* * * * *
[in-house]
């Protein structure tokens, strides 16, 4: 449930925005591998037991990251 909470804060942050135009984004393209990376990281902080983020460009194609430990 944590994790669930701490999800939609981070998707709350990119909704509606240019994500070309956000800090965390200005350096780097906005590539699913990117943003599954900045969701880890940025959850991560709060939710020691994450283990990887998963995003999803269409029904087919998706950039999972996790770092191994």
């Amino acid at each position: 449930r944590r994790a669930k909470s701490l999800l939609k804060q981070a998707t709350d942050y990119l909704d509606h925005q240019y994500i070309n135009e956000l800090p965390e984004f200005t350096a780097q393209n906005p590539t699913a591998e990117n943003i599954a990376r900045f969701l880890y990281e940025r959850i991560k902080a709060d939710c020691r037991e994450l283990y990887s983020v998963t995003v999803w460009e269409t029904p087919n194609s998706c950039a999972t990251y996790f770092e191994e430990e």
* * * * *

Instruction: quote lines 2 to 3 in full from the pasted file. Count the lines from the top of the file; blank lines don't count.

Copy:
């Protein structure tokens, strides 16, 4: 449930925005591998037991990251 909470804060942050135009984004393209990376990281902080983020460009194609430990 944590994790669930701490999800939609981070998707709350990119909704509606240019994500070309956000800090965390200005350096780097906005590539699913990117943003599954900045969701880890940025959850991560709060939710020691994450283990990887998963995003999803269409029904087919998706950039999972996790770092191994």
């Amino acid at each position: 449930r944590r994790a669930k909470s701490l999800l939609k804060q981070a998707t709350d942050y990119l909704d509606h925005q240019y994500i070309n135009e956000l800090p965390e984004f200005t350096a780097q393209n906005p590539t699913a591998e990117n943003i599954a990376r900045f969701l880890y990281e940025r959850i991560k902080a709060d939710c020691r037991e994450l283990y990887s983020v998963t995003v999803w460009e269409t029904p087919n194609s998706c950039a999972t990251y996790f770092e191994e430990e």